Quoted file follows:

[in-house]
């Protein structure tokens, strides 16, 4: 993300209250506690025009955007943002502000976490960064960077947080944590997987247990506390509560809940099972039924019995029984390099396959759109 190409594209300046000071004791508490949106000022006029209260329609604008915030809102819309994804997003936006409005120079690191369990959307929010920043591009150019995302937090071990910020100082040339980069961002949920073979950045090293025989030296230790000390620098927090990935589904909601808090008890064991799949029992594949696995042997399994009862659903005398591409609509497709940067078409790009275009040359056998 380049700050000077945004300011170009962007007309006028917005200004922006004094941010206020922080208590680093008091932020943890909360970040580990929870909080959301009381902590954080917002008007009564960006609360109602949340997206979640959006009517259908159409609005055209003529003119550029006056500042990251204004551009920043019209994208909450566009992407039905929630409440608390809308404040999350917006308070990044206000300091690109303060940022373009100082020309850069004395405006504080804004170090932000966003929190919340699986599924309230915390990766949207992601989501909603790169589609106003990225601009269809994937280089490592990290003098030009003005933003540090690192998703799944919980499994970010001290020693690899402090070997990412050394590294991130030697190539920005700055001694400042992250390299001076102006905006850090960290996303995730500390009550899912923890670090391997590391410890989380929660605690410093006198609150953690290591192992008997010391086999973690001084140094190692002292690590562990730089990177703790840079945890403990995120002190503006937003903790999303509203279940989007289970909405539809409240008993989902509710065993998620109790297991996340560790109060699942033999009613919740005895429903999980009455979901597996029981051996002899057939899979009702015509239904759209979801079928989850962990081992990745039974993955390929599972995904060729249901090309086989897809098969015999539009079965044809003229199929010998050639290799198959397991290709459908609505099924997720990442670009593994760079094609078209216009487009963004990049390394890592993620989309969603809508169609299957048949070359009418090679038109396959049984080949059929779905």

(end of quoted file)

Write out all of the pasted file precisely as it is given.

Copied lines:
[in-house]
């Protein structure tokens, strides 16, 4: 993300209250506690025009955007943002502000976490960064960077947080944590997987247990506390509560809940099972039924019995029984390099396959759109 190409594209300046000071004791508490949106000022006029209260329609604008915030809102819309994804997003936006409005120079690191369990959307929010920043591009150019995302937090071990910020100082040339980069961002949920073979950045090293025989030296230790000390620098927090990935589904909601808090008890064991799949029992594949696995042997399994009862659903005398591409609509497709940067078409790009275009040359056998 380049700050000077945004300011170009962007007309006028917005200004922006004094941010206020922080208590680093008091932020943890909360970040580990929870909080959301009381902590954080917002008007009564960006609360109602949340997206979640959006009517259908159409609005055209003529003119550029006056500042990251204004551009920043019209994208909450566009992407039905929630409440608390809308404040999350917006308070990044206000300091690109303060940022373009100082020309850069004395405006504080804004170090932000966003929190919340699986599924309230915390990766949207992601989501909603790169589609106003990225601009269809994937280089490592990290003098030009003005933003540090690192998703799944919980499994970010001290020693690899402090070997990412050394590294991130030697190539920005700055001694400042992250390299001076102006905006850090960290996303995730500390009550899912923890670090391997590391410890989380929660605690410093006198609150953690290591192992008997010391086999973690001084140094190692002292690590562990730089990177703790840079945890403990995120002190503006937003903790999303509203279940989007289970909405539809409240008993989902509710065993998620109790297991996340560790109060699942033999009613919740005895429903999980009455979901597996029981051996002899057939899979009702015509239904759209979801079928989850962990081992990745039974993955390929599972995904060729249901090309086989897809098969015999539009079965044809003229199929010998050639290799198959397991290709459908609505099924997720990442670009593994760079094609078209216009487009963004990049390394890592993620989309969603809508169609299957048949070359009418090679038109396959049984080949059929779905």